Today was the final day of my U. S. State Department International Information Program visit to meet organizations that focus on employing South Koreans with disabilities. I have enjoyed every meeting, every presentation, every person I met, and my new friends from the embassy. They make me proud to represent our country.
Our first meeting of the day was with the Korean Employment Security Association for the Disabled to talk about employment and the Disability Equality Index (DEI) founded by the American Association of People with Disabilities and the US Business Leadership Network. The 20 people in the room were all people with disabilities focused on creating employment opportunities, and all were very passionate about their work. They want to learn from the U.S., about successful practices. I spoke first and then I introduced Mary to explain the DEI. Mary was part of the DEI Advisory Committee that worked to build this benchmarking tool that scores companies on their disability inclusion policies and practices. She gave a thorough presentation and answered many questions. At the end, we were in a group photo and all of sudden they all shouted—“Lead On.” I was so shocked! I did not know that our friend from the State Department told them about Justin Dart’s famous words that I had taught at the Center for Independent Living earlier in the week in Changwon. I was just overwhelmed! The group was so appreciative and very gracious. They escorted us out and were thanking us as we left the building.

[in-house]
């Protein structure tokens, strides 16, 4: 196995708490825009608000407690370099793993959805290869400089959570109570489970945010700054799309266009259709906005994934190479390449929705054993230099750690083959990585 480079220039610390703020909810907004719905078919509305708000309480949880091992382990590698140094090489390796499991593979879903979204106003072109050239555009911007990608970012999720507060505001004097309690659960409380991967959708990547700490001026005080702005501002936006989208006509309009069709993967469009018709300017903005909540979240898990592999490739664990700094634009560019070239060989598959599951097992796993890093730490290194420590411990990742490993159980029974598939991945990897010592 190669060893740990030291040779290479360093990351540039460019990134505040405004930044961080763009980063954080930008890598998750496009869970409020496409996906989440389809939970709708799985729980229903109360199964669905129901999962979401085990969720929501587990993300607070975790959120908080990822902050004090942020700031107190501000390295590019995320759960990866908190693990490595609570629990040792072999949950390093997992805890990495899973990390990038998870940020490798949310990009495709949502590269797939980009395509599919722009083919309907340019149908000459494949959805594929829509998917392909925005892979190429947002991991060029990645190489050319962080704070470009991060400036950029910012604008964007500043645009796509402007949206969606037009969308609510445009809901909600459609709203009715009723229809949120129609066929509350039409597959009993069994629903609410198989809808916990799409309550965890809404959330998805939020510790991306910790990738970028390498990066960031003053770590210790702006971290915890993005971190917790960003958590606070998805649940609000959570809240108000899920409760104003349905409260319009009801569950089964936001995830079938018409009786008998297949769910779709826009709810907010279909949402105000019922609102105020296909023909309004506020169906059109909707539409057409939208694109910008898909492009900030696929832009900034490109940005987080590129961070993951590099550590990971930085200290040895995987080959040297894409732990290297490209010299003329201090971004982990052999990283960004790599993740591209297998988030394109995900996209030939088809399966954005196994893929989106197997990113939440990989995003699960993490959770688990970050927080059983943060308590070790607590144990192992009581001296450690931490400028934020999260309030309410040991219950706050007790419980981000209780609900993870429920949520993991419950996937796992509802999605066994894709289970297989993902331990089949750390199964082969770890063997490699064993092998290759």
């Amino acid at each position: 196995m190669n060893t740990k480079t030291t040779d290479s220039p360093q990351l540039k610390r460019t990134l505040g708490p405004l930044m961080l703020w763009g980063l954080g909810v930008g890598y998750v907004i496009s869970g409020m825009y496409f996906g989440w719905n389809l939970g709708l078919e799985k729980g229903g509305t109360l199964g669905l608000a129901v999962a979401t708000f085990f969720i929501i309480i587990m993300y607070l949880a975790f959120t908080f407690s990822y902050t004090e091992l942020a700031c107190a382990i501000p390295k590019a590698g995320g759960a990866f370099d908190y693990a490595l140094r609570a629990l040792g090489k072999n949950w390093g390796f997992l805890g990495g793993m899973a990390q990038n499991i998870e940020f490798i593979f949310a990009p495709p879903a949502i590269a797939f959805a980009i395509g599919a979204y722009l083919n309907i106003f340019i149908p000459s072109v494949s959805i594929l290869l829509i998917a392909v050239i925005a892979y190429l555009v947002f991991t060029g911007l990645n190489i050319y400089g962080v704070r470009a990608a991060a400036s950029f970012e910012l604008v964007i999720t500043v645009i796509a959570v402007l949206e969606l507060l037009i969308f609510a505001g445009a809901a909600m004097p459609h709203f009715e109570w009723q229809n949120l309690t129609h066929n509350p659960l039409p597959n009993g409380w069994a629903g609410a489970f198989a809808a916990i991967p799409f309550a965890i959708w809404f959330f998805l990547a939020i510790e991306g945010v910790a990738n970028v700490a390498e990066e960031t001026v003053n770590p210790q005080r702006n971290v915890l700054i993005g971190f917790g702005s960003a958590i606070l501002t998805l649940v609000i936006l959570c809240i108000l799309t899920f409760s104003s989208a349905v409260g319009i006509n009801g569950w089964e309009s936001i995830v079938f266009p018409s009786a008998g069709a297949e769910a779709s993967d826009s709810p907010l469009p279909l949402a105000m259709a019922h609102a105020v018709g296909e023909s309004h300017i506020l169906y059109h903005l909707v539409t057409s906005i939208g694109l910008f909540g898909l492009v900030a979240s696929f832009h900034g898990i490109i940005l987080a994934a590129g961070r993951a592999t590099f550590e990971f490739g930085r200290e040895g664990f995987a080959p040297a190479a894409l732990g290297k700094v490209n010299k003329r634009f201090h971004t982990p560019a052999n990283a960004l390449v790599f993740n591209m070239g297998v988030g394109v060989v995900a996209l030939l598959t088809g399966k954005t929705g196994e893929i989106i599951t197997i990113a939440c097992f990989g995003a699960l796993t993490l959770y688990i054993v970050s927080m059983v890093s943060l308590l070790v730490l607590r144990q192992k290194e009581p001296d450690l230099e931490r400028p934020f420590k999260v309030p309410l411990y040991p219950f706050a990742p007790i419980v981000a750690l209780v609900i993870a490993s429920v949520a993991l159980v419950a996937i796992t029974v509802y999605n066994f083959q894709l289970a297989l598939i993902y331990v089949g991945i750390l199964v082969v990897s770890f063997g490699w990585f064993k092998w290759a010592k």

We left with the embassy delegates and went to a luncheon sponsored by Women with Disabilities Arts and Culture. We were with a small group in a beautiful restaurant with absolutely delicious food. The President of the organization, Mi Yeon Kim, was our host and she was just so wonderful. She is a woman with a disability. She uses a wheelchair, and is the sharpest and most professional woman. Her mentor is Judy Heumann and you can tell by the great impact she made. She was eager to learn from me how we have been successful in the U.S. in the area of working with private sector businesses to include people with disabilities. When the luncheon ended, she was so sad that I had to leave. She told me she had read about me and hoped she could spend a longer time with me. When she comes to the U.S. this year, we will get together.
After lunch, we had a short meet and greet with the Korean Differently Abled Federation. Finally, our last meeting and presentation was with the Korea Disabled People’s Development Institute. We spoke to about 40 professionals who work with people with disabilities to train them for employment. They wanted me to share how Bender Consulting was successful in the U.S. and other best practices.
When the day ended, I just could not believe all the people I met on this visit and all of the productive meetings we had. It was so exciting to spend time with my new Korean friends and see the hope in their eyes when we discussed employment. After all, employment means freedom—freedom to live like everyone else—the dream in America and in South Korea.
We may be worlds apart, but our fight is the same.